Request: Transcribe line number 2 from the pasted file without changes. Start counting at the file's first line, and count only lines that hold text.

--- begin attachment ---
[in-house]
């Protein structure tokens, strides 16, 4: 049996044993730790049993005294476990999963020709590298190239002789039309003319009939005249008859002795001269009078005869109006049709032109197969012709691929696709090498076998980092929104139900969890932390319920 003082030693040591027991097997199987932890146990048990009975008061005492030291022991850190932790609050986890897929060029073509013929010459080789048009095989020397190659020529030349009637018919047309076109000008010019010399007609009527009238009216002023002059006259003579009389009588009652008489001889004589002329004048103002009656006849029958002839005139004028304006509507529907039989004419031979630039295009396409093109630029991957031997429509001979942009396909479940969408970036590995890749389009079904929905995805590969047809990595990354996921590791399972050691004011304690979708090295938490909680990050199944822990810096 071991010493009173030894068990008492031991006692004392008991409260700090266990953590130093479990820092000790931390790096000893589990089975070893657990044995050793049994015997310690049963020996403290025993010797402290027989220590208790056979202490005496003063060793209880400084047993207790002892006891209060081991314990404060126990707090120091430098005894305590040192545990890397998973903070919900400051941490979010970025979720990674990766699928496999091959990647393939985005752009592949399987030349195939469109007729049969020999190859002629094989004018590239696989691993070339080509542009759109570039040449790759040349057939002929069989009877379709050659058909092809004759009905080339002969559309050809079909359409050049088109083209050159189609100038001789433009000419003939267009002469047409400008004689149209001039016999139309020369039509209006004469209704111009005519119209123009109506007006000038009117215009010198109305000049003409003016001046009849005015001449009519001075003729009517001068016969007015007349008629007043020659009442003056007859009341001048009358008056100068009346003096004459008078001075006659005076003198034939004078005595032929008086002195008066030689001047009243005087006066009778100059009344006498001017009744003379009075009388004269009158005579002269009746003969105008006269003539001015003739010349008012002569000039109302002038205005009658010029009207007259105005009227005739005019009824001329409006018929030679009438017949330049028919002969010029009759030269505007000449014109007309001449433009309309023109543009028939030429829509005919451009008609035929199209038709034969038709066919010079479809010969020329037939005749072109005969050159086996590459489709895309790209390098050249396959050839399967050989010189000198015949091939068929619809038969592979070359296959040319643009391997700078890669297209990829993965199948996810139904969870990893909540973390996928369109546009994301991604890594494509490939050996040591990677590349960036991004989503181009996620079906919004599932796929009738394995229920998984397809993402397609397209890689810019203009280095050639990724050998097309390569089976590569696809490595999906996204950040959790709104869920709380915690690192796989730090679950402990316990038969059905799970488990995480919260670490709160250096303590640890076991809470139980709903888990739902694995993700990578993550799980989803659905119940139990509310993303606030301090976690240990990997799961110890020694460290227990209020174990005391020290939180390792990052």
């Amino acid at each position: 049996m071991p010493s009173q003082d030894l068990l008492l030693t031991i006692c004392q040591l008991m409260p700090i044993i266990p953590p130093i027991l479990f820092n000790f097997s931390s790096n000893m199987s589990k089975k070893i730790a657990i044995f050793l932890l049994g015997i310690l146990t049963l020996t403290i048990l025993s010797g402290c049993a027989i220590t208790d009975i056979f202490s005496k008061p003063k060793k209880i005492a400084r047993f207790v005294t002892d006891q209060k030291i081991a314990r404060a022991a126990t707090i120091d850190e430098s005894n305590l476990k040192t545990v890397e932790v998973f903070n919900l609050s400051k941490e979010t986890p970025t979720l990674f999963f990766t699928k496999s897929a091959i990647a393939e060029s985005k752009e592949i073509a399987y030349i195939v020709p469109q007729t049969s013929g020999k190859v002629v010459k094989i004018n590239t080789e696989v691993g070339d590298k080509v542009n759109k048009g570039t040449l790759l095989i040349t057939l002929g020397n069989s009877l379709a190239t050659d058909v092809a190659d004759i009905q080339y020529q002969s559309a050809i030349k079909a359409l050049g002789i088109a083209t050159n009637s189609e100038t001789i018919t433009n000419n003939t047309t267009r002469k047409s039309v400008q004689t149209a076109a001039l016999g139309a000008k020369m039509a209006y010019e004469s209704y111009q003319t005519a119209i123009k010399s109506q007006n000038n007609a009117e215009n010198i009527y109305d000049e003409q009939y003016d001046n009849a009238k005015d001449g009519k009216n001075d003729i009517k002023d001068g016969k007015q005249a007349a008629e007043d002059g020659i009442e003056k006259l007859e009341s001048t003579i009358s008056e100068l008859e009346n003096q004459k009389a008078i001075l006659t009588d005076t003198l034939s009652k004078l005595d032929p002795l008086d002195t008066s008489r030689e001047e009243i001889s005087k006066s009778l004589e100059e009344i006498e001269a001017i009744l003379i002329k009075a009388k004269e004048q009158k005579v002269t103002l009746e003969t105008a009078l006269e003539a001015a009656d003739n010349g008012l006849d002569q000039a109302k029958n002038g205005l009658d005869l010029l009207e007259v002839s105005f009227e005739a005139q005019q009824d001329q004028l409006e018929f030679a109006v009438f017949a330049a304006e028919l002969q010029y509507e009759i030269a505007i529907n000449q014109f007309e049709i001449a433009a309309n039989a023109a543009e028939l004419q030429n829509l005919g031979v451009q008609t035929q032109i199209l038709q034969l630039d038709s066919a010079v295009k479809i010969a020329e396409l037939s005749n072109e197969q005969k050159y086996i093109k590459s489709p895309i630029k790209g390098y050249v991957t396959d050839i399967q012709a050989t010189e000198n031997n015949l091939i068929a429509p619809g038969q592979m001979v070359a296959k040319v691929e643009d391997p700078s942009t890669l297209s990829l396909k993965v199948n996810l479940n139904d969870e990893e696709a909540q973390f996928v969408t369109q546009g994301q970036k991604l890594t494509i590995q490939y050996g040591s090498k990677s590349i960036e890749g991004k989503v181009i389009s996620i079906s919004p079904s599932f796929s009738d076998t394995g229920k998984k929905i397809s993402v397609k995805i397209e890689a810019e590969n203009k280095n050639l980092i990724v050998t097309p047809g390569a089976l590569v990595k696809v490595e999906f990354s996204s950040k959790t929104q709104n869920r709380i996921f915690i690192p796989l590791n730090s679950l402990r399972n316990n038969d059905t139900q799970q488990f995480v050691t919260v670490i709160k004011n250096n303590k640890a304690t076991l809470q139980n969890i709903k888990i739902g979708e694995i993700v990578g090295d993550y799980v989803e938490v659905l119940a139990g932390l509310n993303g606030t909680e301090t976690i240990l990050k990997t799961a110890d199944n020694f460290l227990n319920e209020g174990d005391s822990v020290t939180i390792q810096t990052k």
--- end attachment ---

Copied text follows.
């Protein structure tokens, strides 16, 4: 049996044993730790049993005294476990999963020709590298190239002789039309003319009939005249008859002795001269009078005869109006049709032109197969012709691929696709090498076998980092929104139900969890932390319920 003082030693040591027991097997199987932890146990048990009975008061005492030291022991850190932790609050986890897929060029073509013929010459080789048009095989020397190659020529030349009637018919047309076109000008010019010399007609009527009238009216002023002059006259003579009389009588009652008489001889004589002329004048103002009656006849029958002839005139004028304006509507529907039989004419031979630039295009396409093109630029991957031997429509001979942009396909479940969408970036590995890749389009079904929905995805590969047809990595990354996921590791399972050691004011304690979708090295938490909680990050199944822990810096 071991010493009173030894068990008492031991006692004392008991409260700090266990953590130093479990820092000790931390790096000893589990089975070893657990044995050793049994015997310690049963020996403290025993010797402290027989220590208790056979202490005496003063060793209880400084047993207790002892006891209060081991314990404060126990707090120091430098005894305590040192545990890397998973903070919900400051941490979010970025979720990674990766699928496999091959990647393939985005752009592949399987030349195939469109007729049969020999190859002629094989004018590239696989691993070339080509542009759109570039040449790759040349057939002929069989009877379709050659058909092809004759009905080339002969559309050809079909359409050049088109083209050159189609100038001789433009000419003939267009002469047409400008004689149209001039016999139309020369039509209006004469209704111009005519119209123009109506007006000038009117215009010198109305000049003409003016001046009849005015001449009519001075003729009517001068016969007015007349008629007043020659009442003056007859009341001048009358008056100068009346003096004459008078001075006659005076003198034939004078005595032929008086002195008066030689001047009243005087006066009778100059009344006498001017009744003379009075009388004269009158005579002269009746003969105008006269003539001015003739010349008012002569000039109302002038205005009658010029009207007259105005009227005739005019009824001329409006018929030679009438017949330049028919002969010029009759030269505007000449014109007309001449433009309309023109543009028939030429829509005919451009008609035929199209038709034969038709066919010079479809010969020329037939005749072109005969050159086996590459489709895309790209390098050249396959050839399967050989010189000198015949091939068929619809038969592979070359296959040319643009391997700078890669297209990829993965199948996810139904969870990893909540973390996928369109546009994301991604890594494509490939050996040591990677590349960036991004989503181009996620079906919004599932796929009738394995229920998984397809993402397609397209890689810019203009280095050639990724050998097309390569089976590569696809490595999906996204950040959790709104869920709380915690690192796989730090679950402990316990038969059905799970488990995480919260670490709160250096303590640890076991809470139980709903888990739902694995993700990578993550799980989803659905119940139990509310993303606030301090976690240990990997799961110890020694460290227990209020174990005391020290939180390792990052």